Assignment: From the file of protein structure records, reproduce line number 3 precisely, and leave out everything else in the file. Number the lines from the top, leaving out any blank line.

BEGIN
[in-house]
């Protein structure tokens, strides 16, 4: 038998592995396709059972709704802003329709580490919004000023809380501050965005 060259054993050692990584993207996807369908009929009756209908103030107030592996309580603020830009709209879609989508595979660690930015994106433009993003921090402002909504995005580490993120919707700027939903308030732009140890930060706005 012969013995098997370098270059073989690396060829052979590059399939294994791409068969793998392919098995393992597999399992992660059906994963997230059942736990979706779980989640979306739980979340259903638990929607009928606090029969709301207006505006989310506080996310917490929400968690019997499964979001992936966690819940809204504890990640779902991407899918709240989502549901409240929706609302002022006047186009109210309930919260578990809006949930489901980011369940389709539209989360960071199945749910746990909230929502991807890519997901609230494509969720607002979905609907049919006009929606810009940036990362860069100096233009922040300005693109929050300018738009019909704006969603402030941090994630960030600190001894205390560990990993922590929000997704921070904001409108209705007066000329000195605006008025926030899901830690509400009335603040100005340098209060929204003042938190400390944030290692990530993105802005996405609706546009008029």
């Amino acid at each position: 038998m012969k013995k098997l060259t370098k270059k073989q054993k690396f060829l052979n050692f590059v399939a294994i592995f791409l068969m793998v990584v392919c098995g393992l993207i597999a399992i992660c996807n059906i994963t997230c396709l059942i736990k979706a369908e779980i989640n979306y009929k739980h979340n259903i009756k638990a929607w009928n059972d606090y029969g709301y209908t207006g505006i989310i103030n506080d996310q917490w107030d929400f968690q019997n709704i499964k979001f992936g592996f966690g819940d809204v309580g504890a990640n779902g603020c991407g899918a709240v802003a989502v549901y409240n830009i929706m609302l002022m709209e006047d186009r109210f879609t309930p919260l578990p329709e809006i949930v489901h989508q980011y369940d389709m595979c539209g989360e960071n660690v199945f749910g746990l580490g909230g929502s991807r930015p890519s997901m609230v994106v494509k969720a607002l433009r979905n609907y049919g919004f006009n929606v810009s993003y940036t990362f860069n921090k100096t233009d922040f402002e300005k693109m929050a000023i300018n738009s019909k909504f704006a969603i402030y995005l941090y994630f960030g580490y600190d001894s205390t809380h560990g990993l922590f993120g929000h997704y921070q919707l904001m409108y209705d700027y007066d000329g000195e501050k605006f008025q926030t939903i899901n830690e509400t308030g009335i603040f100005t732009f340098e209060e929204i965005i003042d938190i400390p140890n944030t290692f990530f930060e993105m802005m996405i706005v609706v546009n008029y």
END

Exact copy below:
């Amino acid at each position: 038998m012969k013995k098997l060259t370098k270059k073989q054993k690396f060829l052979n050692f590059v399939a294994i592995f791409l068969m793998v990584v392919c098995g393992l993207i597999a399992i992660c996807n059906i994963t997230c396709l059942i736990k979706a369908e779980i989640n979306y009929k739980h979340n259903i009756k638990a929607w009928n059972d606090y029969g709301y209908t207006g505006i989310i103030n506080d996310q917490w107030d929400f968690q019997n709704i499964k979001f992936g592996f966690g819940d809204v309580g504890a990640n779902g603020c991407g899918a709240v802003a989502v549901y409240n830009i929706m609302l002022m709209e006047d186009r109210f879609t309930p919260l578990p329709e809006i949930v489901h989508q980011y369940d389709m595979c539209g989360e960071n660690v199945f749910g746990l580490g909230g929502s991807r930015p890519s997901m609230v994106v494509k969720a607002l433009r979905n609907y049919g919004f006009n929606v810009s993003y940036t990362f860069n921090k100096t233009d922040f402002e300005k693109m929050a000023i300018n738009s019909k909504f704006a969603i402030y995005l941090y994630f960030g580490y600190d001894s205390t809380h560990g990993l922590f993120g929000h997704y921070q919707l904001m409108y209705d700027y007066d000329g000195e501050k605006f008025q926030t939903i899901n830690e509400t308030g009335i603040f100005t732009f340098e209060e929204i965005i003042d938190i400390p140890n944030t290692f990530f930060e993105m802005m996405i706005v609706v546009n008029y």